This is not the time for nuance. This is the time to feel embarrassed as Quebecers and angry at our government for removing any illusion that we are one of the most progressive places in North America with just one letter and two numbers: C-62.
The National Assembly just codified bigotry and intolerance by passing amendments to Bill C-62 denying government services to people with their faces covered, in particular by a niqab or burqua. Once this goes into effect, women wearing the niqab will have to uncover when riding the bus, visiting the public library, the doctor or even their kids’ teacher.
As I said before it was passed, it’s like the Charter on steroids, even though it was passed by a government elected primarily as a protest vote against the Charter.
Quebec is the only place in North America with such regulations. That’s right, we not only beat other Canadian provinces to the punch but even the reddest of red states like Alabama and Arizona.
We did it all under the guise of supposed “religious neutrality of the state” in a room where a crucifix hangs front and center for all to see. The most ironic part being that a state imposing a dress code that targets one religion is being anything but neutral.
This denies essential services to women on the basis of what they wear. The government is telling women what to wear.
Claims that this has something to do with identification are about the dumbest defense I can think of. The only ID I need to ride public transit is my Opus Card proving I have paid. It should be the same for everyone.
Montreal Knows Best
The Quebec Government made this law, but it’s Montreal which will have to enforce it. Yes, Quebec City, Laval and other cities will be stuck with this task as well, but I’ll focus on Quebec’s official metropolis where opposition is the most fervent.
Our bus drivers, our teachers, our doctors and nurses and even our librarians will be tasked with implementing this hate-filled law. The only time a librarian should ever have to get restrictive is when someone is being too damn loud.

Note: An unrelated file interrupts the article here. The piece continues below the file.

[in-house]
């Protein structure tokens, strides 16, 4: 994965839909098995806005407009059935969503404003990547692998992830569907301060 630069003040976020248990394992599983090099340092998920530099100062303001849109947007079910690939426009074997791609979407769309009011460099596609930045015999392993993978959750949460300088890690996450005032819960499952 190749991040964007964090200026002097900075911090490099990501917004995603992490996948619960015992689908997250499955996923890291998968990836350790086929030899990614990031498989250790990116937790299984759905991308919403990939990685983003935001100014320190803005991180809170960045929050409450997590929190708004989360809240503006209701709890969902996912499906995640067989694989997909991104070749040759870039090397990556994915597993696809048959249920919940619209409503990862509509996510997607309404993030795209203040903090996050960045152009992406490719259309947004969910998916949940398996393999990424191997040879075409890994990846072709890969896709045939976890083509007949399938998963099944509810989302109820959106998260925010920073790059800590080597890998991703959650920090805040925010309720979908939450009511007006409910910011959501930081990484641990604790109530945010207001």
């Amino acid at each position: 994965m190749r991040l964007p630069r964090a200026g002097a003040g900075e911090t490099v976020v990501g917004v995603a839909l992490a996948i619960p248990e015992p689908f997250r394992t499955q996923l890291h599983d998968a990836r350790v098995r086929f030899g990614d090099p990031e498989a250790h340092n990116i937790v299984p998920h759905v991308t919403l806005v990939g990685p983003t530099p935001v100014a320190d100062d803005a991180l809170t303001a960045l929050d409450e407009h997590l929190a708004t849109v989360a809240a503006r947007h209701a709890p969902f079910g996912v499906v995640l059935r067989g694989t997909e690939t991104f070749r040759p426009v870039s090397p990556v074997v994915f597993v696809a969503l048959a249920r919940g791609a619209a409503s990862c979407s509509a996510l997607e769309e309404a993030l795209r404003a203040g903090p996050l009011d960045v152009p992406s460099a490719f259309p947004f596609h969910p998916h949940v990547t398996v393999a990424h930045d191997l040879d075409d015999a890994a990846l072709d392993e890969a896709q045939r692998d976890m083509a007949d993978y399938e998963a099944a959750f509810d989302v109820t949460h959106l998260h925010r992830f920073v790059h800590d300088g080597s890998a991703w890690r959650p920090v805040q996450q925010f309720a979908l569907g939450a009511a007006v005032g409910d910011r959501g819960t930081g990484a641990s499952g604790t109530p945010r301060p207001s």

I can take a bit of solace in the fact that both major parties vying for control of the city are opposed to this monstrosity. Yes, Projet leader Valérie Plante had a bit of a political hiccup earlier today but swiftly clarified her position.
Here we ride on the bus and metro next to women wearing the niqab and it doesn’t phase us, it’s just a part of life. Here, women who wear the burqa send their kids to school like everyone else and have the right to meet with their kids’ teachers like anyone else.
Are there issues with public transit in this city? Absolutely. With education? Sure. With public libraries? Well, it’s called the internet and it’s causing them problems everywhere.
None of these places need a new problem tacked on, and that’s exactly what C-62 is. It’s turning an issue that really only people who have never seen someone wearing a niqab in real life or have an obsessive belief in assimilation in theory or are members of La Meute (our very own neo-Nazi group) care about into something everyone has to deal with in real life.
C-62 is a disaster that turns Quebec, known as a battleground for progress, into a backwater embarrassment that turns bigotry into law. Is it any wonder the Couillard Government also chose today to rename its council looking into systemic racism? Maybe they realized they had just taken part in that systemic racism themselves in a profound way.
Something needs to change and it starts with all of us. Post, contact anyone who voted for this, do anything you can. This may be embarassing for many (and it sure is for me) but it is also disastrous for some.
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